A History of the County of York East Riding: Volume 7, Holderness Wapentake, Middle and North Divisions. Originally published by Victoria County History, London, 2002.
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The half a dozen, dispersed farmhouses and cottages of Benningholme mostly stand on the higher ground, overlooking the valley of Lambwath stream, c. 3 km. NNW. of Swine village. Granges of Swine priory were established at Benningholme and, on lower-lying ground, at Fairholme, in the south-west corner of the township. (fn. 1) The name Benningholme, meaning 'Benna's water meadow', is an Anglo-Scandinavian hybrid, as may be Fairholme, or 'fair water meadow'. (fn. 2)
Benningholme township, later Benningholme and Grange civil parish, was of 1,471 a. (595 ha.) (fn. 3) until it was enlarged by the transfer of c. 35 a. (14 ha.) from South Skirlaugh in 1885. (fn. 4) In 1935 it and Swine civil parish were combined as the new civil parish of Swine. (fn. 5)
Benningholme had 69 poll-tax payers in 1377 (fn. 6) and 17 houses assessed for hearth tax in 1672. (fn. 7) The hamlet comprised a dozen houses, then closely-built, in 1772. (fn. 8) The population grew from 78 in 1801 to 108 in 1841 and thereafter fluctuated, reaching 120 in 1881 and standing at 93 in 1931. (fn. 9)
The scattered houses of Benningholme hamlet include four cottages of 1904 and a house of the 1960s, all built by the Crown (fn. 10) which owns the place. Benningholme Hall and the other older houses are discussed below. (fn. 11)
MANORS AND OTHER ESTATES
In 1066 Ulf held 2 carucates and 5 bovates at BENNINGHOLME as soke of his manor of Aldbrough. The estate had passed to Drew de Bevrère by 1086 and later formed part of the Aumale fee. (fn. 12)
Two carucates at East Benningholme, with other land in Holderness, were evidently granted by a count of Aumale to his butler. (fn. 13) In 1221 Amand the butler's daughters Beatrice de Friboys and Hawise de Surdeval, their overlord William de Forz, count of Aumale, and others were disputing Benningholme manor. (fn. 14) Land at East Benningholme was given to Swine priory by Hawise and to Nunkeeling priory by Beatrice. (fn. 15) In 1252 the butler's fee was evidently held by Beatrice and John de Surdeval, presumably Hawise's heir. (fn. 16) The Surdeval share seems to have descended to John de Surdeval, named as a lord at Benningholme in 1316, (fn. 17) and then to his son Amand (fl. mid 14th century). (fn. 18)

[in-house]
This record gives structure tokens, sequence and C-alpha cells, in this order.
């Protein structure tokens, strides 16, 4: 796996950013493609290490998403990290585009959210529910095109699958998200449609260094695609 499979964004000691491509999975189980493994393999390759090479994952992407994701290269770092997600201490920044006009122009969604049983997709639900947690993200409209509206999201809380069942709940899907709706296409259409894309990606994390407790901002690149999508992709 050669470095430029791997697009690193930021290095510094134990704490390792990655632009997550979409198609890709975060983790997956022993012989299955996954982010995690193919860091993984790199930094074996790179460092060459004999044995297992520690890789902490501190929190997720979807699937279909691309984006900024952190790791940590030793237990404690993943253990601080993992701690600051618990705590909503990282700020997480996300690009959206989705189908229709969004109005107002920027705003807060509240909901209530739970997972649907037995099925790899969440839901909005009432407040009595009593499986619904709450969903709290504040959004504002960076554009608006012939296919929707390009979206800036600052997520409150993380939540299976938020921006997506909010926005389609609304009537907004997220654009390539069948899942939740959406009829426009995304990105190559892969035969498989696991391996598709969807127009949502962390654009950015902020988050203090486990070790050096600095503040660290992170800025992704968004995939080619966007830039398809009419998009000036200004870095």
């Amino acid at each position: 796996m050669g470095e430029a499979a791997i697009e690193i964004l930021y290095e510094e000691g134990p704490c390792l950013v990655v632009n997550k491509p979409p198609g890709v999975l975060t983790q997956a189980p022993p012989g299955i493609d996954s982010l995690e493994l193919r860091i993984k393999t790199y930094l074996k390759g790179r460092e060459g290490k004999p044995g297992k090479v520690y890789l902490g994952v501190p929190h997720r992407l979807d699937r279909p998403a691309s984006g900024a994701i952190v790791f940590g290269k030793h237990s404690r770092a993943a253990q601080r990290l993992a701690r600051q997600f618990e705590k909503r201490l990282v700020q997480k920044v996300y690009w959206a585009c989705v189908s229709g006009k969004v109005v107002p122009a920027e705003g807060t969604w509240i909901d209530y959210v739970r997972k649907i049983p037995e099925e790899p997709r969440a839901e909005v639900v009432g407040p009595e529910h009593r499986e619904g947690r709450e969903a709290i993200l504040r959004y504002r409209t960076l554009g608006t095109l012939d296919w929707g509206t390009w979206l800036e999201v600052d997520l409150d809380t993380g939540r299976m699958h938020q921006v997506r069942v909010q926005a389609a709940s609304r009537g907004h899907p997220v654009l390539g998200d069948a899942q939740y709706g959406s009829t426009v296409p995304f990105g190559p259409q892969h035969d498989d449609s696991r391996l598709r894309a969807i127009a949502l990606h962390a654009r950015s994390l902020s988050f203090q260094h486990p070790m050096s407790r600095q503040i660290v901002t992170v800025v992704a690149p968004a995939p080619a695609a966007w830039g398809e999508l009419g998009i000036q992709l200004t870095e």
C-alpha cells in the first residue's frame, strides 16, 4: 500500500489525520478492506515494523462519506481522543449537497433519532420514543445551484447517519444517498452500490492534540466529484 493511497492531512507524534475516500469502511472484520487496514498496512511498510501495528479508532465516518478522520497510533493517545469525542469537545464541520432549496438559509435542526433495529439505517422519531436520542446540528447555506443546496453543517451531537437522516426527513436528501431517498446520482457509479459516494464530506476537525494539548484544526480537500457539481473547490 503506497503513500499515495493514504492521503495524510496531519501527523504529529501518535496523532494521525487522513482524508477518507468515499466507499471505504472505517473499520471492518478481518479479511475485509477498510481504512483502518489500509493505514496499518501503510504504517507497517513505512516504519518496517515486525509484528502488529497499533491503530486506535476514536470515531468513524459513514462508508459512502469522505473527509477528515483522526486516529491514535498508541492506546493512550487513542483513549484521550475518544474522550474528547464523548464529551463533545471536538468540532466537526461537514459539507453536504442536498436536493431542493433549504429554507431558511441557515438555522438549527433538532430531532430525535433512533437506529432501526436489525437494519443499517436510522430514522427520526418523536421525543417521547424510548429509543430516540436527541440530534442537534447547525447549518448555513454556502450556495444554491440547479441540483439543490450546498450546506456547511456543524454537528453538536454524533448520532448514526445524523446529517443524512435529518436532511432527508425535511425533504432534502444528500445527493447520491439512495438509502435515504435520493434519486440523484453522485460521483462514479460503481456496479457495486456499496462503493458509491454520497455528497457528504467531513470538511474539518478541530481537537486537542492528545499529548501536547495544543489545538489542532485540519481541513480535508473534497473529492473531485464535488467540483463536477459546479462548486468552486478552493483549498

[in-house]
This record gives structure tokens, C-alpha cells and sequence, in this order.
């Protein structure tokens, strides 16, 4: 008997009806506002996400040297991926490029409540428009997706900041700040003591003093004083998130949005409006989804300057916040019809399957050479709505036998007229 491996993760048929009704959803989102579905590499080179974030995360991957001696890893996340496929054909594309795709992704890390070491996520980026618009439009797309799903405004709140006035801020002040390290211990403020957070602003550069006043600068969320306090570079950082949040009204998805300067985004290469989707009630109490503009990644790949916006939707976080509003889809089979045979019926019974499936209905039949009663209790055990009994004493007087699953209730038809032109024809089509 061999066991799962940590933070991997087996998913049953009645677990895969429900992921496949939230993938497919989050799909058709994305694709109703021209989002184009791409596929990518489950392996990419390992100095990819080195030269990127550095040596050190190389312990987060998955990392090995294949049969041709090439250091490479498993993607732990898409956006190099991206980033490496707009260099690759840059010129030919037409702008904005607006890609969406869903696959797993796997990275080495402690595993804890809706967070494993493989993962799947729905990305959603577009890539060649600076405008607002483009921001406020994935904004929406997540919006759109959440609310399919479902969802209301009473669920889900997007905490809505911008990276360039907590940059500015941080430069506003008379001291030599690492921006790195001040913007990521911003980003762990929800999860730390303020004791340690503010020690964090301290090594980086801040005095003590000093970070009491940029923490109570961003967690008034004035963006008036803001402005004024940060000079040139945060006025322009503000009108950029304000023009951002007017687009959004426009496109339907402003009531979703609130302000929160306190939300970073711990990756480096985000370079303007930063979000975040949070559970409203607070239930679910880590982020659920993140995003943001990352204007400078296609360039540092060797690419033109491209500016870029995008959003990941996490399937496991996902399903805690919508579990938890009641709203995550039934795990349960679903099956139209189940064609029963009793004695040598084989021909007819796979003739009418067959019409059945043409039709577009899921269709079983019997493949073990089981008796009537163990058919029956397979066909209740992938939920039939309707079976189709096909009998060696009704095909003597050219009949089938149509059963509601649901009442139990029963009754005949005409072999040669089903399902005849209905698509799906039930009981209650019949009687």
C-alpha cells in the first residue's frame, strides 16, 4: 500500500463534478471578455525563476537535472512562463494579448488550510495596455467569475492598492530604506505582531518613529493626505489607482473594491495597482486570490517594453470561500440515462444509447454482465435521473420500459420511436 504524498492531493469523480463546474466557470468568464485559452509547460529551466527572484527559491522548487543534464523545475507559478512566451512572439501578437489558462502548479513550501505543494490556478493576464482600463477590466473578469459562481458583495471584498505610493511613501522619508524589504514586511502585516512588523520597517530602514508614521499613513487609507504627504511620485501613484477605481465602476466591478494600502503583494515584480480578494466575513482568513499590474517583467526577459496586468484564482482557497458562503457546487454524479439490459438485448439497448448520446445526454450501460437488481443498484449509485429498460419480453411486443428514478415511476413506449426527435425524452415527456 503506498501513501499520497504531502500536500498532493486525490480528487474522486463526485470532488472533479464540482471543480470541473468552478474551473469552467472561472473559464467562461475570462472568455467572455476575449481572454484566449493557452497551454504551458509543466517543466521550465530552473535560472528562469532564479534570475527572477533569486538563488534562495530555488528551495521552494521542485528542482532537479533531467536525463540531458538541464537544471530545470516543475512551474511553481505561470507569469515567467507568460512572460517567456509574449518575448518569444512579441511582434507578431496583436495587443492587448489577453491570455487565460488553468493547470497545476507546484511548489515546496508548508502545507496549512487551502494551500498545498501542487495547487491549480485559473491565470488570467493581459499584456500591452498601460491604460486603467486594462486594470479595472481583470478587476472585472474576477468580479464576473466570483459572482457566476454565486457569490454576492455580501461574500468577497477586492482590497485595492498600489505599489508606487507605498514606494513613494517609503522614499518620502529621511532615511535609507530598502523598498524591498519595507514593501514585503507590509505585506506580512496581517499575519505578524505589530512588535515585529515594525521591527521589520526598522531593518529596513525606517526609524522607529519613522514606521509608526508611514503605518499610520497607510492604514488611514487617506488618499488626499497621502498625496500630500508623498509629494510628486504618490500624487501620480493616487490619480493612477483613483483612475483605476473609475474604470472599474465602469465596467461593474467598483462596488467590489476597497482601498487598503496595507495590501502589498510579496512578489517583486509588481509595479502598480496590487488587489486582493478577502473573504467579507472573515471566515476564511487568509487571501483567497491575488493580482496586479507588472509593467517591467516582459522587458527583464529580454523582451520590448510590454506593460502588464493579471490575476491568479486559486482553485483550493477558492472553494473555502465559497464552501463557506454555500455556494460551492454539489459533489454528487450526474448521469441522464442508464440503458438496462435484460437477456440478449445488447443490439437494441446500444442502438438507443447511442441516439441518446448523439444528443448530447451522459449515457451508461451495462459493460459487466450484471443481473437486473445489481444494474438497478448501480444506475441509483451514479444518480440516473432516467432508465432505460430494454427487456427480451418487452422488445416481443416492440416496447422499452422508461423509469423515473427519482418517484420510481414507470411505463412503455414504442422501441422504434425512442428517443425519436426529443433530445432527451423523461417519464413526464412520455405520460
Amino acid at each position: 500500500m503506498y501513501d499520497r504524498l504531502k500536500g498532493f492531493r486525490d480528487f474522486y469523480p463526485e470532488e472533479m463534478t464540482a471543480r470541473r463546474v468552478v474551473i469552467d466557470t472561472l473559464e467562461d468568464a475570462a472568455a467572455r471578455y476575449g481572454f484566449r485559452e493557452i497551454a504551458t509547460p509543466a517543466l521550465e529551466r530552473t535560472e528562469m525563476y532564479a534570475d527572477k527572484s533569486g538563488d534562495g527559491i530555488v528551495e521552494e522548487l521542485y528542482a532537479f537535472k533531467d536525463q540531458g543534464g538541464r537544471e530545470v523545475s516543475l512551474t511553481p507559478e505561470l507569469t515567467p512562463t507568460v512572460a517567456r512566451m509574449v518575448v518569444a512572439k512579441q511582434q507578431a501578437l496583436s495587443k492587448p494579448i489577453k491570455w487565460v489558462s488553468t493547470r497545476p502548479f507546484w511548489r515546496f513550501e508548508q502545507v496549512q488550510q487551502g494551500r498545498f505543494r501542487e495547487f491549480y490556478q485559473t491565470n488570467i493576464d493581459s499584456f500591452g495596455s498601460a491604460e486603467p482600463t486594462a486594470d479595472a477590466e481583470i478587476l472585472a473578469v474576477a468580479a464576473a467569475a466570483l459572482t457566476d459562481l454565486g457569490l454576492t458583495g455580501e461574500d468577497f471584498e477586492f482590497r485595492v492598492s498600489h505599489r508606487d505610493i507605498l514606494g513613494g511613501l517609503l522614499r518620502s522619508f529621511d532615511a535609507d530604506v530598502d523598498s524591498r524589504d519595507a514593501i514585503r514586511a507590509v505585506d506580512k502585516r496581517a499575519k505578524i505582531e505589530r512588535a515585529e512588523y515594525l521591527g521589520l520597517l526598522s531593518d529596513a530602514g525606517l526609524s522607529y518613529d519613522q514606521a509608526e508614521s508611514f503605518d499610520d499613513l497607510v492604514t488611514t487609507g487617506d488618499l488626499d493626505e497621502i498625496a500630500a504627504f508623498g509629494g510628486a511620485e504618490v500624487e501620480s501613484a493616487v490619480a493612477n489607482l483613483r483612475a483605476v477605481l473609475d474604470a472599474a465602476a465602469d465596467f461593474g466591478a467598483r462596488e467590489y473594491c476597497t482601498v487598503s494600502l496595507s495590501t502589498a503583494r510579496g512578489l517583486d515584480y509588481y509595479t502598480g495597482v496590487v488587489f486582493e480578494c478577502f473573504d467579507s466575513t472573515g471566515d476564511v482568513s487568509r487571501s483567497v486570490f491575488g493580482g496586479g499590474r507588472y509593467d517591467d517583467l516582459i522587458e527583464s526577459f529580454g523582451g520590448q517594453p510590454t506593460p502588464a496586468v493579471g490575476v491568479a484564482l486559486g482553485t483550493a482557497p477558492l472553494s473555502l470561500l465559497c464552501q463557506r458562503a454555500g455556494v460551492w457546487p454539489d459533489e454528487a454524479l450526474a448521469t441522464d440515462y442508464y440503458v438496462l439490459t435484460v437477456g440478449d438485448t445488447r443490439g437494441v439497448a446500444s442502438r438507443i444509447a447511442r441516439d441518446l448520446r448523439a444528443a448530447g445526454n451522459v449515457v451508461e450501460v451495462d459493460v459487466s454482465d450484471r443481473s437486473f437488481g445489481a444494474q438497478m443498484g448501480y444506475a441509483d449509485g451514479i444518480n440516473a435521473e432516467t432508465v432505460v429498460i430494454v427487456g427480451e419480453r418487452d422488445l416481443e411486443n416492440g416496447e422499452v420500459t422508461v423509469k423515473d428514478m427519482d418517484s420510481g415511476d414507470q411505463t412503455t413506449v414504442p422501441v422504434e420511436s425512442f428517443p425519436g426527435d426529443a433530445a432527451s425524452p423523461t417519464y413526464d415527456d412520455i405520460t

Much of the butler's fee was held by Geoffrey Berchaud (d. by 1276) and then by his son John. (fn. 19) Geoffrey Berchaud's heir was recorded as tenant of the count of Aumale at Benningholme and in other parts of the fee in 1287, (fn. 20) but by that date Simon Constable seems to have bought Berchaud's interest and possibly another share of the butler's fee from Geoffrey Vernon and Gillian de Friboys's daughter Joan Verder. (fn. 21) Constable held 3 bovates in demesne at Benningholme in 1287, (fn. 22) and the lordship of 2 carucates there later descended in his family. (fn. 23)
The Rouths held a manor of Benningholme under the Constables. William of Routh had land at Benningholme in 1250, and Sir Amand of Routh's manor was recorded c. 1300. (fn. 24) John of Routh (d. by 1311) was succeeded by his son Amand, who was named as a lord of Benningholme in 1316. (fn. 25) By 1377 the estate seems to have been enlarged with land belonging to another Amand's wife Christine. (fn. 26) It later descended, like Tansterne, in Aldbrough, (fn. 27) in the Rouths, (fn. 28) before passing to the Cutts (fn. 29) and Michelbournes. (fn. 30) In 1483 the estate, sometimes called a manor, was said to comprise only six houses and 2¼ bovates at Benningholme. (fn. 31) In 1552 John Michelbourne settled his moiety of Benningholme manor on his son John, but it evidently later passed under that settlement to another son Thomas and then once again descended with Tansterne. (fn. 32) At the partition of the Michelbournes' estate in 1614, Sir Richard Michelbourne received Benningholme manor with lands in Swine and Coniston. (fn. 33) Two houses, 3½ bovates, and other land were sold shortly afterwards. (fn. 34) Sir Richard Michelbourne died in 1638, and in 1647 his sons sold the rest of the estate at Benningholme, comprising 3 houses, 2 bovates, other land, and pasture rights, as an appurtenance of Routh manor, to Thomas Chatt (d. by 1661). (fn. 35) The estate has not been traced further.